MAS also allow us to combine beneficial QTL alleles in one plant in a relatively short time (Ashikari and Matsuoka 2006). This concept, gene pyramiding, was successfully used to develop a new high-yield line with lodging resistance in an elite genetic background. This was done by crossing an NIL containing a gene for semi-dwarfism with one containing a gene/QTL encoding increased grain number (Ashikari et al. 2005). Gene pyramiding is also useful to improve traits controlled by multiple QTLs.
Allele mining for complex agronomic traits with chromosome segment substitution lines
A key factor for success in the identification and use of QTLs for agronomic traits is the magnitude of the genetic effect of an allele relative to the effect of the environment. In some cases, a QTL has an effect large enough to be useful as a single gene. For example, the major QTL Grain number 1a was cloned by using a map-based strategy; its identification contributed both to our understanding of the genetic control of spikelet development in rice and to the improvement of grain number per panicle (Ashikari et al. 2005). However, in general, a single major QTL allele is not enough to improve a trait, and additional alleles must be identified to combine with it. Information on “validated” minor QTL alleles is limited even for traits that have been characterized by many researchers (Yamamoto et al. 2009). A major reason for the difficulty in dealing with minor QTLs is the low detection power of QTL analysis using F2 and recombinant inbred lines (RILs), owing to their highly heterogeneous genetic backgrounds.
To overcome problems associated with the limited detection power of conventional genetic mapping populations, researchers have developed chromosome segment substitution lines (CSSLs; Ebitani et al. 2005; Takai et al. 2007; Ando et al. 2008; Hori et al. 2010). In these novel plant materials, a particular chromosomal region in the recurrent parent is replaced by the corresponding segment from a donor genotype. CSSLs allow one to detect QTL alleles in the substituted region with high detection power and to efficiently survey QTLs within that part of the donor chromosome.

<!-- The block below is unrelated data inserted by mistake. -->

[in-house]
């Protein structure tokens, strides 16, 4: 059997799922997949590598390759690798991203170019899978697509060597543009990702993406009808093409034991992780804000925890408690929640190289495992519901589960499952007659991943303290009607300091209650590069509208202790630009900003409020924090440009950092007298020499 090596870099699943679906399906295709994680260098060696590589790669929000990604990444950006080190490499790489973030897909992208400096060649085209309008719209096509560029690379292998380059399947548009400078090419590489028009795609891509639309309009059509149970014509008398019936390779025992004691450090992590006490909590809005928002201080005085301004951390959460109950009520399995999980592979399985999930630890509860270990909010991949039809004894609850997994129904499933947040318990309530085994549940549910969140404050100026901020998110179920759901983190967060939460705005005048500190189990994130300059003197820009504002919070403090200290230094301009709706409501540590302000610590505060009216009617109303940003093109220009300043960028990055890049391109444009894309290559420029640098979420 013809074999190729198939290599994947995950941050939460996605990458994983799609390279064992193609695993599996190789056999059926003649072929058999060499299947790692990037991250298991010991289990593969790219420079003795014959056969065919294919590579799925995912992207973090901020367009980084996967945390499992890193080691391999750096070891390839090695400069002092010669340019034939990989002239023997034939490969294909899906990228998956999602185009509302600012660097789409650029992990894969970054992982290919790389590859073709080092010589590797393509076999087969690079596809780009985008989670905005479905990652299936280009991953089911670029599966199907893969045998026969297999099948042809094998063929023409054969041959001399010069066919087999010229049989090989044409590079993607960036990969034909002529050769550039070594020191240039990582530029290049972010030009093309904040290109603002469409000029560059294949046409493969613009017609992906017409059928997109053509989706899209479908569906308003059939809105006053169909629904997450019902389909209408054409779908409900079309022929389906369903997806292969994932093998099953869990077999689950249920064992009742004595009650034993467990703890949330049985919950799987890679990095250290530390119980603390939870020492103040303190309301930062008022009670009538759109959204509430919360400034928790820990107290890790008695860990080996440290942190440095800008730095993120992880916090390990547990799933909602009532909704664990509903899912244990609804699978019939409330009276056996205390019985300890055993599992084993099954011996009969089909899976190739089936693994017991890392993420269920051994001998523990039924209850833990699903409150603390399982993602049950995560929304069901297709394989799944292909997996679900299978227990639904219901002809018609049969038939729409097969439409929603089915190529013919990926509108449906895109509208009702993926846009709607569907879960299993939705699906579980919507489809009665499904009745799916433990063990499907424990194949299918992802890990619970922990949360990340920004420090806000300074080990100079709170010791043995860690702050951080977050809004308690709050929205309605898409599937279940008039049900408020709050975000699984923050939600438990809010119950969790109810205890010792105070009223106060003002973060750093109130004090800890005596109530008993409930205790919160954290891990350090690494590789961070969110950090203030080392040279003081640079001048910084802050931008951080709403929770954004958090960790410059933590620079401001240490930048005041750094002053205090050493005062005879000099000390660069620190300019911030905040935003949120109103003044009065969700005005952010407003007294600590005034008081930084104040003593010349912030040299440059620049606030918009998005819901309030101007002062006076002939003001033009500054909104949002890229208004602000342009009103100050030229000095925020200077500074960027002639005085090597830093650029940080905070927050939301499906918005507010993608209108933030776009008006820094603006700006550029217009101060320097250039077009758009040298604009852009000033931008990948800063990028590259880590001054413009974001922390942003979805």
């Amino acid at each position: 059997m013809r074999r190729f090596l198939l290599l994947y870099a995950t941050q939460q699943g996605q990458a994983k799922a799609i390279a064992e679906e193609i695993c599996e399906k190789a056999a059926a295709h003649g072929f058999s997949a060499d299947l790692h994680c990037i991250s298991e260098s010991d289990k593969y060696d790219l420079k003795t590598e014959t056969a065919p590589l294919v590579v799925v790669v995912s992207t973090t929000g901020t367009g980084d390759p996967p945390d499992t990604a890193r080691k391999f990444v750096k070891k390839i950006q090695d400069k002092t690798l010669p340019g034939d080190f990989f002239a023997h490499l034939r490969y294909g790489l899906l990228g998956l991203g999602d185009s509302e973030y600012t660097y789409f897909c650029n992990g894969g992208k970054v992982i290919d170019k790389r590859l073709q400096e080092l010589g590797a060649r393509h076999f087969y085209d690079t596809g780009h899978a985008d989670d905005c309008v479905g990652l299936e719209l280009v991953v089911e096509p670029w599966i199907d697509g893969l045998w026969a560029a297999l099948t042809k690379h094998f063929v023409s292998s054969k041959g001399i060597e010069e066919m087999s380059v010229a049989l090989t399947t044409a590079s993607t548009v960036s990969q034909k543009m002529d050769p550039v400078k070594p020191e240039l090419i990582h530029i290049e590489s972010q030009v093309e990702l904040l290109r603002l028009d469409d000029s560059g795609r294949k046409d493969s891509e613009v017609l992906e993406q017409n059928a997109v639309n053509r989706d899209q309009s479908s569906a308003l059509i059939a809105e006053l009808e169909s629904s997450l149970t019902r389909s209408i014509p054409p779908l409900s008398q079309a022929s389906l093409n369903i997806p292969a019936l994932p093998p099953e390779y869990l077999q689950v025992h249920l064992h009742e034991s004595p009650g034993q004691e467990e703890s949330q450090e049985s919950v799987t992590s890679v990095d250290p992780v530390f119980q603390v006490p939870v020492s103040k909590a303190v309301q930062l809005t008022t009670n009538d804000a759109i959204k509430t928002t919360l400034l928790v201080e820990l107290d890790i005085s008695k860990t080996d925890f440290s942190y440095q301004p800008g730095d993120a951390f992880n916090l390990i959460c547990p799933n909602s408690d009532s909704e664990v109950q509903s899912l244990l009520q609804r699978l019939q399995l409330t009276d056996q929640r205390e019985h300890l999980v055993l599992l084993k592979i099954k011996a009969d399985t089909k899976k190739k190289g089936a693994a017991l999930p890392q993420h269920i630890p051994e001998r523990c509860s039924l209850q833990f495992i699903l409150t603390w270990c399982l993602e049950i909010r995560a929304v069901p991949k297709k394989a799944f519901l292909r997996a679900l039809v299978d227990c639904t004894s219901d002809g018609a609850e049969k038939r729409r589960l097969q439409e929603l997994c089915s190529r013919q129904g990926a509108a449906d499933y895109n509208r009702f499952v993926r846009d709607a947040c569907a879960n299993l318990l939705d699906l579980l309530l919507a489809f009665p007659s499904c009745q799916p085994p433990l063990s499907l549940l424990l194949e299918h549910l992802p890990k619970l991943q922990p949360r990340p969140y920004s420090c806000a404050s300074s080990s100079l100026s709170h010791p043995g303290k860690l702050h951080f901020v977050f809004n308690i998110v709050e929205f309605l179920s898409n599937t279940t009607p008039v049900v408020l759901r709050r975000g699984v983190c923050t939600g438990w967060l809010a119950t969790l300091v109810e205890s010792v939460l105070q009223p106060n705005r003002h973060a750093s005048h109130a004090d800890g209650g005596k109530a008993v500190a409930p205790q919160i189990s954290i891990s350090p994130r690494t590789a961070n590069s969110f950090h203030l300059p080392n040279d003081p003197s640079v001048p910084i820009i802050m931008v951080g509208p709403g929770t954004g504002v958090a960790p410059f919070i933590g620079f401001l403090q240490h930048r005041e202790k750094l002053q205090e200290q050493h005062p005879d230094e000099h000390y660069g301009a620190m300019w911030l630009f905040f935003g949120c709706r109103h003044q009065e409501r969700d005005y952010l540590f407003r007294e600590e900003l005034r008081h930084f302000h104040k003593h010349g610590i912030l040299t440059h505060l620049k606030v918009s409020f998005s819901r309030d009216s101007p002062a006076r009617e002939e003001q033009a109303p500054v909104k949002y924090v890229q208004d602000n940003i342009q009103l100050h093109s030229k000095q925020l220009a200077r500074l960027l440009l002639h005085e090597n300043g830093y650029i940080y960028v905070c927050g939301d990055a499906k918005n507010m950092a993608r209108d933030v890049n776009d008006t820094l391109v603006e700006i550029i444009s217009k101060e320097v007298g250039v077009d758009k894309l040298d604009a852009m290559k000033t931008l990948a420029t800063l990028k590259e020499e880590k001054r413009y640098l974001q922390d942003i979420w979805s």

Genetic analysis using CSSLs provides a systematic research flow from the detection of QTLs for useful traits to their cloning and molecular breeding (Fig. 1). Once a phenotypic difference between a CSSL and the recurrent parent is identified, researchers can immediately identify the chromosomal region of that QTL, because each CSSL normally contains a single chromosomal segment from the donor. Comparison of the position of donor chromosome regions among a set of CSSLs for that chromosome enables us to further delineate the candidate chromosomal region (substitution mapping). Mapping populations and NILs for further genetic analysis of the QTL without background noise (i.e., the effect of other segregating QTLs) can be obtained readily from the progeny of a single backcross with that CSSL. Such genetic materials allow us to determine the genetic effect of a given QTL allele, even one with a small effect (Miura et al. 2001; Sato et al. 2003; Ueda et al. 2004; Ebitani et al. 2005; Ando et al. 2008; Hori et al. 2010). After confirmation of genetic effect of a QTL, map-based cloning can be started quickly from these materials, by developing populations for high-resolution mapping.